The special congressional election in New York on May 24 should have been a sleepy affair. The 26th District, in the western part of the state, is solidly Republican, and is likely to disappear anyway in the 2012 election due to redistricting.
But the Democrat, Erie County Clerk Kathy Hochul, has the Republicans running scared, as she pounds Republican state Assemblywoman Jane Corwin over Washington Republicans’ plan to fundamentally change Medicare. If Ms. Hochul pulls off an upset, watch the Democratic candidates duplicate her message across the country.
“Jane Corwin said she would vote for the 2012 Republican budget that would essentially end Medicare,” a Hochul ad warns darkly.
The ad is referring to the plan put forth by House Budget Committee chairman Paul Ryan that would end Medicare as a fee-for-service program and instead give seniors a fixed sum to purchase insurance on the private market. Democrats say that over time, the vouchers would not keep up with the rising cost of insurance. Republican members of Congress have faced angry constituents at town hall meetings over the plan.
Third candidate a big factor
But in fact, analysts say, the bigger factor in the NY-26 race threatening Assemblywoman Corwin is the presence of a third-party candidate, businessman Jack Davis, who got himself listed on the ballot as a “Tea Party” candidate. Mr. Davis has run for the seat three previous times as a Democrat, and he has little organized tea party support. But polls show he is siphoning more support away from Corwin than from Hochul.
The recent Siena Research Institute poll puts Corwin at 36 percent, Hochul at 31 percent, and Davis at 23 percent.
“Davis is kind of anti-Washington, anti-major parties, so that does resonate with a lot of tea party people,” says James Campbell, political science chair at the University at Buffalo. “If Jack Davis were out of the race, I don’t think the Medicare issue would be making this close.”
Davis’s populist message – he opposes free trade – and regular-guy demeanor, despite his wealth, contrasts with his well-groomed and highly managed opponents, says Mr. Campbell.
As the competitiveness of the race has become clear, both national parties have jumped in with money and support. This week the Democratic Congressional Campaign Committee committed $250,000 worth of TV ads in the race. The National Republican Congressional Committee and other groups pledged $900,000 for TV ads for Corwin. On Monday, House Speaker John Boehner appeared in the district on Corwin’s behalf.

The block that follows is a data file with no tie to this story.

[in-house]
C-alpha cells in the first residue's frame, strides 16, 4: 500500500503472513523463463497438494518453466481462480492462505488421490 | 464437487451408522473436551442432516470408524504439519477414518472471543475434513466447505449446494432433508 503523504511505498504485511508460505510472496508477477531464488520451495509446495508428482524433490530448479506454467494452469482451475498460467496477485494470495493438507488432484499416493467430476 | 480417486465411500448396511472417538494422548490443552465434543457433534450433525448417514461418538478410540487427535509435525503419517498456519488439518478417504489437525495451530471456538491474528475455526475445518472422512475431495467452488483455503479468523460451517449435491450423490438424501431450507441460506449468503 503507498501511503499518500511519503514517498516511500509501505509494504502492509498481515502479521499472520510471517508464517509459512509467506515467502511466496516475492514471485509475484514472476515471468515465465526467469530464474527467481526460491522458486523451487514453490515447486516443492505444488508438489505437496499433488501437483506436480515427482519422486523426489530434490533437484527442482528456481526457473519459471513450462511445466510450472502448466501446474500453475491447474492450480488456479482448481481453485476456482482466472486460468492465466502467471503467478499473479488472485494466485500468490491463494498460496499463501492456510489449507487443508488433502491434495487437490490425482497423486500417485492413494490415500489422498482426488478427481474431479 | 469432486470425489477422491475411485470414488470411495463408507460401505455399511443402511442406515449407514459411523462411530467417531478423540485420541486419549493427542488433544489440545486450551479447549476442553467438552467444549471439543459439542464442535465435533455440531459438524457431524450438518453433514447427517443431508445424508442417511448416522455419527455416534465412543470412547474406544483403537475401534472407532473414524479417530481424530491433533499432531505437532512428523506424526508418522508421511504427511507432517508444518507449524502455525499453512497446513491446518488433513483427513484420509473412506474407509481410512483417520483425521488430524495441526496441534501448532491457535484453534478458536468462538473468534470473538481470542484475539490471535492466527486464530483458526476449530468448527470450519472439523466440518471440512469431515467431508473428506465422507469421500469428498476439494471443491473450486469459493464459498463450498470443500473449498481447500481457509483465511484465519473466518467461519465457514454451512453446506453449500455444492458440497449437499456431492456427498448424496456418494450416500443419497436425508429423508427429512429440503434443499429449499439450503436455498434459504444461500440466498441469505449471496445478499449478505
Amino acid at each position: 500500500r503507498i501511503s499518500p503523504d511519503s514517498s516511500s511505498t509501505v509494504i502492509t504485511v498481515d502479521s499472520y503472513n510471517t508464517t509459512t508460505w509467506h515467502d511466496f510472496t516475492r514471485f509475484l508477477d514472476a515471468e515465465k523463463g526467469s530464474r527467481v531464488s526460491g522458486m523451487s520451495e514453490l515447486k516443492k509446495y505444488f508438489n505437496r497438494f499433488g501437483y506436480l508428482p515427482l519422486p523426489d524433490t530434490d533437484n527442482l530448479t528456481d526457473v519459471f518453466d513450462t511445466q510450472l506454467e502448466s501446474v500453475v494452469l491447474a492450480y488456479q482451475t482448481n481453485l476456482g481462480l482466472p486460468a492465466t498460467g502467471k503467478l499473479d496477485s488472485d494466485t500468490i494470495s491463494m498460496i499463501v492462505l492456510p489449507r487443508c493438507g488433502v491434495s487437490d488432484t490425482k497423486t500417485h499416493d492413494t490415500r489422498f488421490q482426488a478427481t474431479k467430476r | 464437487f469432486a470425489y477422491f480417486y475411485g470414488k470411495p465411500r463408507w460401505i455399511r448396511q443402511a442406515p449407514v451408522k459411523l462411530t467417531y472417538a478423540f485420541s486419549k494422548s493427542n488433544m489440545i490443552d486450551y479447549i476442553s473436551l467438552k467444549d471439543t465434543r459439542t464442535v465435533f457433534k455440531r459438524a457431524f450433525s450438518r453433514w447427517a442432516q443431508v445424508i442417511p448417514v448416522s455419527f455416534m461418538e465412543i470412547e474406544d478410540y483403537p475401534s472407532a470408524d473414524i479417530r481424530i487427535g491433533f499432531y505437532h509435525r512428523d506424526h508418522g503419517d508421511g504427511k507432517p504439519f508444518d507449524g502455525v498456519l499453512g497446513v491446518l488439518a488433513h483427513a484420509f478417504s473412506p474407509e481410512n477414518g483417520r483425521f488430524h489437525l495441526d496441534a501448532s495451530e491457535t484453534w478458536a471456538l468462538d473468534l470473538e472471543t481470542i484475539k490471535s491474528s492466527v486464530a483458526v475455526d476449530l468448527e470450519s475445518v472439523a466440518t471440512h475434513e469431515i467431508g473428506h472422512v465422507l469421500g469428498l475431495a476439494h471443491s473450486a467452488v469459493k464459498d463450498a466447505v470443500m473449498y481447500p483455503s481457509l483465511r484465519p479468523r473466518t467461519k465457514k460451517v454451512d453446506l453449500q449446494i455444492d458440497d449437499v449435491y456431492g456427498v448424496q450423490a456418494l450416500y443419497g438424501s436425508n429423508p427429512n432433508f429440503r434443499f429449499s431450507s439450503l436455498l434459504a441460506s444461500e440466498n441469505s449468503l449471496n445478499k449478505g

Stakes are high for GOP
The stakes are high for the GOP. A Corwin loss would be portrayed as a slam against the party’s proposals for dramatic deficit reduction, and could slow Republican momentum following the party’s big victory last November in congressional, state, and local races. True, NY-26 is just one congressional district, and the result will inevitably be over-interpreted. But the Republican Party has had a bad stretch with special House elections, losing six out of the last seven since 2008, and it wants to turn that trend around.
At first glance, the race may seem to be a repeat of the NY-23 special election of 2009, in which a Democrat won a Republican-held seat with the inadvertent help of a tea party candidate. But this race is different, notes David Wasserman, House-watcher for the nonpartisan Cook Political Report.
“Corwin is a much stronger candidate [than the Republican in the NY-23 race] and her vast personal fortune ... [is] helping her self-finance the race,” Mr. Wasserman writes. “She is also much more of a down-the-line conservative.”
In NY-23, Republican candidate Dede Scozzafava was a moderate, opening herself up to a challenge from the right. The tea party-backed Conservative Party candidate, Doug Hoffman, siphoned away support, leading Scozzafava to quit the race and making Mr. Hoffman the effective GOP candidate. Democrat Bill Owens won the election, and he was reelected last November.